Kirkus Reviews
Murphy returns to the War Between the States for this account of Antietam, known as the bloodiest battle in American history. As the subtitle suggests, the author makes a direct connection between the battle and the signing of the Emancipation Proclamation, opening by reminding readers that up to this point, the war was being fought nominally over the preservation of the Union, not the underlying issue of slavery. He sketches in the major players-Abraham Lincoln, Robert E. Lee and the truculent commander of the Union's Army of the Potomac, George McClellan-and how political and military maneuvering led to the blood-soaked standoff northwest of the nation's capitol. The liberal inclusion of both archival material and maps showing troop movements during skirmishes helps to draw readers in, but what makes this impassioned volume speak-literally-are the many primary-source quotations of those involved, from the least to the most. The author deftly develops his characters, most notably the stubborn, vainglorious McClellan, whose inadequate intelligence and low regard for his commander-in-chief led him to botch the campaign and arguably to prolong the war. Grand. (notes, bibliography, index) (Nonfiction. 10-14)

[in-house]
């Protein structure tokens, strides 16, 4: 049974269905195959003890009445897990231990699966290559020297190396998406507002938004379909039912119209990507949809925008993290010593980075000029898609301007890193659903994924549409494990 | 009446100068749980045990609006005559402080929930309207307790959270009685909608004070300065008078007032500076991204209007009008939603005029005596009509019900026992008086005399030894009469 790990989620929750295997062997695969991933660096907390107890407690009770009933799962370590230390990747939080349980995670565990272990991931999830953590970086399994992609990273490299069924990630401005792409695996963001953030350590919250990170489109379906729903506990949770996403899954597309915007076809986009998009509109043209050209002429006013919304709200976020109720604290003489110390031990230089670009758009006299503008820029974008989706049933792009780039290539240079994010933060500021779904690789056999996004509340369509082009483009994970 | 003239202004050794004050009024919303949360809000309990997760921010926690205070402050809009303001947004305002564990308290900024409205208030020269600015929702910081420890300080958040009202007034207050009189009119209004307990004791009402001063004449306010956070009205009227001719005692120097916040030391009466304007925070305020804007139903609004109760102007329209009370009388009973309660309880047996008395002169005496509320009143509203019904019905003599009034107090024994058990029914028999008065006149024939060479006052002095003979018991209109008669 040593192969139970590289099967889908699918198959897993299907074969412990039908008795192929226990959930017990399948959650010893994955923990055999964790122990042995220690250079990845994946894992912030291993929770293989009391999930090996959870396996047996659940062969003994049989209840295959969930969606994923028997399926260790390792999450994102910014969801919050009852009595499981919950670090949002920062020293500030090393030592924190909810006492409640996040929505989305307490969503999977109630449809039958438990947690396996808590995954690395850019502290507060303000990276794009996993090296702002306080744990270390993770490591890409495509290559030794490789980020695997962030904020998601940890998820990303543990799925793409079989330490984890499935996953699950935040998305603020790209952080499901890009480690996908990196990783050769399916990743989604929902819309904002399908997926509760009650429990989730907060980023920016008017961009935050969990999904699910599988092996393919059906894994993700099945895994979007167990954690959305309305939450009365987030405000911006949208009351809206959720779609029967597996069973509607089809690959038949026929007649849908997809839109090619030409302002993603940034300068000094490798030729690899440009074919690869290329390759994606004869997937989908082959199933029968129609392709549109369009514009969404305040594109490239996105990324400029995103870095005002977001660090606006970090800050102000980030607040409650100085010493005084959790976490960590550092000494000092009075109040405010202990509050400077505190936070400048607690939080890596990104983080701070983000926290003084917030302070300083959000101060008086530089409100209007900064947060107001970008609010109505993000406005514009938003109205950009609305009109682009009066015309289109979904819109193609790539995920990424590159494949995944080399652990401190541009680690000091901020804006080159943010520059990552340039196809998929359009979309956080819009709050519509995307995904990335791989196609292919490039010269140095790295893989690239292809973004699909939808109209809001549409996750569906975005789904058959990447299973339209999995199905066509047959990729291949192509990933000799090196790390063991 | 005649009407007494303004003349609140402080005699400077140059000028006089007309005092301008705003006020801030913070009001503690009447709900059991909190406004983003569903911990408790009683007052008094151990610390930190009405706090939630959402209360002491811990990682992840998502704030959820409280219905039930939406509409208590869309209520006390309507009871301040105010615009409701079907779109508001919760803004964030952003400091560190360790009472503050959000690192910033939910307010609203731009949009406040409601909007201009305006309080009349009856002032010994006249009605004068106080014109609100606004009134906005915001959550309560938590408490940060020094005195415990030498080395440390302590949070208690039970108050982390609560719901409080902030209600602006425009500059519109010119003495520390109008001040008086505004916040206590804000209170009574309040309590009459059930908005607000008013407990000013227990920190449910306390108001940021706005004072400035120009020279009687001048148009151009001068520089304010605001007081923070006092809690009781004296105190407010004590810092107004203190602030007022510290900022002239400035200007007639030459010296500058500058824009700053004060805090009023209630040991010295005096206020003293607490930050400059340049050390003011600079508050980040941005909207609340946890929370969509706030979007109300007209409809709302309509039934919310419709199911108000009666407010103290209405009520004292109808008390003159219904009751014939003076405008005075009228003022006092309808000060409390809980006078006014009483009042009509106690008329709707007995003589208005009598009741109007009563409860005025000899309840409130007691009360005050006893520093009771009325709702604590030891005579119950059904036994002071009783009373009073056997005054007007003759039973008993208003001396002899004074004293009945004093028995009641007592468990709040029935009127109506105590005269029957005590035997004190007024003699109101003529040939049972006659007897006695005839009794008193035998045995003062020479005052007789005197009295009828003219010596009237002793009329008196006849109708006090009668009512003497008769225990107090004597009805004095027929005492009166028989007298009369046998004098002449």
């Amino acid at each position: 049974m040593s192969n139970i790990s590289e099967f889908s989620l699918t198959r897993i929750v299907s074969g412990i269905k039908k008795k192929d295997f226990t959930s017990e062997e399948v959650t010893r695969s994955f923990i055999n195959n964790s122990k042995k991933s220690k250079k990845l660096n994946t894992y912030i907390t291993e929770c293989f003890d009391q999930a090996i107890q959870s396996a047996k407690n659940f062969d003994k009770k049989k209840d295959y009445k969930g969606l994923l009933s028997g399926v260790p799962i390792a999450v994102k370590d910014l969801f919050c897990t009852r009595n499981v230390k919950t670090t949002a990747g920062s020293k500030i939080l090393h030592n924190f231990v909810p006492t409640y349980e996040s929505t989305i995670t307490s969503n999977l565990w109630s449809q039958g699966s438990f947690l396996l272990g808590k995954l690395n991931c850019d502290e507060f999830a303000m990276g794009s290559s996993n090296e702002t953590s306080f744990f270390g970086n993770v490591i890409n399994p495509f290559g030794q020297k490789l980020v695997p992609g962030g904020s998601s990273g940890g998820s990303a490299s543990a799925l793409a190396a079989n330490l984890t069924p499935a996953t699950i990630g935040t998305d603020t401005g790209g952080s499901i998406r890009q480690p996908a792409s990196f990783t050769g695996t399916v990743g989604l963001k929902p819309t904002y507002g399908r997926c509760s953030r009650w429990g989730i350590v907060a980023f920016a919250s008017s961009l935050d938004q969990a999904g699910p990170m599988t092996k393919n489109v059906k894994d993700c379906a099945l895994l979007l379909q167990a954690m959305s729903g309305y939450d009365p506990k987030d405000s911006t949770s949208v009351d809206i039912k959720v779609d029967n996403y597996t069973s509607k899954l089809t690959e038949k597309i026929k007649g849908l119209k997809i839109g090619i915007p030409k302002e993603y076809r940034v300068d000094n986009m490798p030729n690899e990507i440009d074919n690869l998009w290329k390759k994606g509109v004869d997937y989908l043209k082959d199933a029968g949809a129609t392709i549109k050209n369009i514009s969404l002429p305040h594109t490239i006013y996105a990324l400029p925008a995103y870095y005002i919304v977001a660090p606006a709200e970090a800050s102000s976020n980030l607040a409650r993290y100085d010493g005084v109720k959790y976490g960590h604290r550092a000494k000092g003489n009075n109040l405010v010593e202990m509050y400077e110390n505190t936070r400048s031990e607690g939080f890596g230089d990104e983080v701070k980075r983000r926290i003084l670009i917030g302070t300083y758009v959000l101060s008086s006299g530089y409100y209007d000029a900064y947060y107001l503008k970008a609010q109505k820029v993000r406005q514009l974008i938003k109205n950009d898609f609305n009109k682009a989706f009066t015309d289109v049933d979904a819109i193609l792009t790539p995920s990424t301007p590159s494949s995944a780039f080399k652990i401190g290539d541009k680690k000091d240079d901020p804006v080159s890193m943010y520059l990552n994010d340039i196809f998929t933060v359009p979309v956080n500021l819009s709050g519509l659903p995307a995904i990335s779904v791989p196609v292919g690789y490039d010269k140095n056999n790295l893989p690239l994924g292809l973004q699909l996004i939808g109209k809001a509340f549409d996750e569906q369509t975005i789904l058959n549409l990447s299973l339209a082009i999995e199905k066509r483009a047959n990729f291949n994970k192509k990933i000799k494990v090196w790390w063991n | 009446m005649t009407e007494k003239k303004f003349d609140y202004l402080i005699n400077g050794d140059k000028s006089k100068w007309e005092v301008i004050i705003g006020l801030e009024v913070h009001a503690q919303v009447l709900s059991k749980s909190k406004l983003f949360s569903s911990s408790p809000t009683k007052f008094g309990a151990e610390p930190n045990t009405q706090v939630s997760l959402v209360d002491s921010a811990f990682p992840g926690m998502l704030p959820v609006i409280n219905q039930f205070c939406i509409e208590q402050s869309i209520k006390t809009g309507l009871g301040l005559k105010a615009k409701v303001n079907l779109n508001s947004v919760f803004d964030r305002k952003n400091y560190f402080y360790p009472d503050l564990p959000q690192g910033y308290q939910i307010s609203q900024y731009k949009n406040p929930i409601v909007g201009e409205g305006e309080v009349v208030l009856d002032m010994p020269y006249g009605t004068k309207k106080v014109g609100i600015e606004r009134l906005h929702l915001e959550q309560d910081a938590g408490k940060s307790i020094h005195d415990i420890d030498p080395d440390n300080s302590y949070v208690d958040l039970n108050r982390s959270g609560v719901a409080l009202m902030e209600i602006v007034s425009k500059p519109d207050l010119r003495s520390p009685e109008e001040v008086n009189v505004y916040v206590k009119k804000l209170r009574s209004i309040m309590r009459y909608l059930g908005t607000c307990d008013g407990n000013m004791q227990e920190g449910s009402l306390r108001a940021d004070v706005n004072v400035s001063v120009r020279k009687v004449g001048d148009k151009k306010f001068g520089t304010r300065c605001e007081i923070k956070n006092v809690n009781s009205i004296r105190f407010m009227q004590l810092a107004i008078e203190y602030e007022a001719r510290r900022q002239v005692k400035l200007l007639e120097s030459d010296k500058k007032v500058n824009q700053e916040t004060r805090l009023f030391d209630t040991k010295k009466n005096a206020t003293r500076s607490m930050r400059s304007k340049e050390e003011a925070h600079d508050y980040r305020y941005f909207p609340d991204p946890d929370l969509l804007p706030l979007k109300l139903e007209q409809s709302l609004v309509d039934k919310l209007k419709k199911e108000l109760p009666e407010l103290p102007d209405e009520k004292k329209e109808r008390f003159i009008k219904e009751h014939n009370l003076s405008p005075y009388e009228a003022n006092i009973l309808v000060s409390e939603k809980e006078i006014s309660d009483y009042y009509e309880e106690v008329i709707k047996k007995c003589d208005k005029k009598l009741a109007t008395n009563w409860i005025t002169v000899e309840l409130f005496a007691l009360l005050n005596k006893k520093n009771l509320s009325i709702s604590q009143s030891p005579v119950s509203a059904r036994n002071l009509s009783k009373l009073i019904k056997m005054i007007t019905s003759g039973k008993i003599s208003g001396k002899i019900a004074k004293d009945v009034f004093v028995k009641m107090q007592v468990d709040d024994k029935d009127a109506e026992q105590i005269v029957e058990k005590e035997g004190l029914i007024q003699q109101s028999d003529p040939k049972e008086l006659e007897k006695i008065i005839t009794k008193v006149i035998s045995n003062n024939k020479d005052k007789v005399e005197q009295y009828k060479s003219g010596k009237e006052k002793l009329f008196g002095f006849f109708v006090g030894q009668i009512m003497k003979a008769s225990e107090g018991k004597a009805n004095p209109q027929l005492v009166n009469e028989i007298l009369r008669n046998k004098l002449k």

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Product Details

  • ISBN-13: 9780689876332
  • Publisher: Margaret K. McElderry Books
  • Publication date: 7/7/2009
  • Pages: 112
  • Sales rank: 454,387
  • Age range: 8 - 12 Years
  • Lexile: 1180L (what's this?)
  • Product dimensions: 10.10 (w) x 9.10 (h) x 0.70 (d)

Meet the Author

Jim Murphy is the author of more than thirty books about American history, including An American Plague: The True and Terrifying Story of the Yellow Fever Epidemic of 1793 and The Great Fire, both Newbery Honor Books. He lives with his wife and their two sons in Maplewood, New Jersey. For more information visit his website at jimmurphybooks.com.

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Read an Excerpt


"The present seems to be the [best] time since the commencement of the war for the Confederate Army to enter Maryland."
— A message from General Robert E. Lee, commander, Army of Northern Virginia,
to Jefferson Davis, president, the Confederate States of America, September 3, 1862